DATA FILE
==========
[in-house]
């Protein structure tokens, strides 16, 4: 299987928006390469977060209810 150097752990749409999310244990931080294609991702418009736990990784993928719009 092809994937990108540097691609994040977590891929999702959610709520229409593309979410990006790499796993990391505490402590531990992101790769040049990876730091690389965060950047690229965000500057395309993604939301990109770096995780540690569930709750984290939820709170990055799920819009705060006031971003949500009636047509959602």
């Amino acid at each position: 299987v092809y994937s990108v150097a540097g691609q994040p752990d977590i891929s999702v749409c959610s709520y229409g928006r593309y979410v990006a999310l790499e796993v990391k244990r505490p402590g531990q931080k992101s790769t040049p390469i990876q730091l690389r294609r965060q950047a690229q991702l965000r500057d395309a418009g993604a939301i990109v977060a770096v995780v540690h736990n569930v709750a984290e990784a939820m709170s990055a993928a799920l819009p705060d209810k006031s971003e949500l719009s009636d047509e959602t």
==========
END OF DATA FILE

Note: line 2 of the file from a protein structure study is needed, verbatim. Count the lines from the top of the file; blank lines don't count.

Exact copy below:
């Protein structure tokens, strides 16, 4: 299987928006390469977060209810 150097752990749409999310244990931080294609991702418009736990990784993928719009 092809994937990108540097691609994040977590891929999702959610709520229409593309979410990006790499796993990391505490402590531990992101790769040049990876730091690389965060950047690229965000500057395309993604939301990109770096995780540690569930709750984290939820709170990055799920819009705060006031971003949500009636047509959602």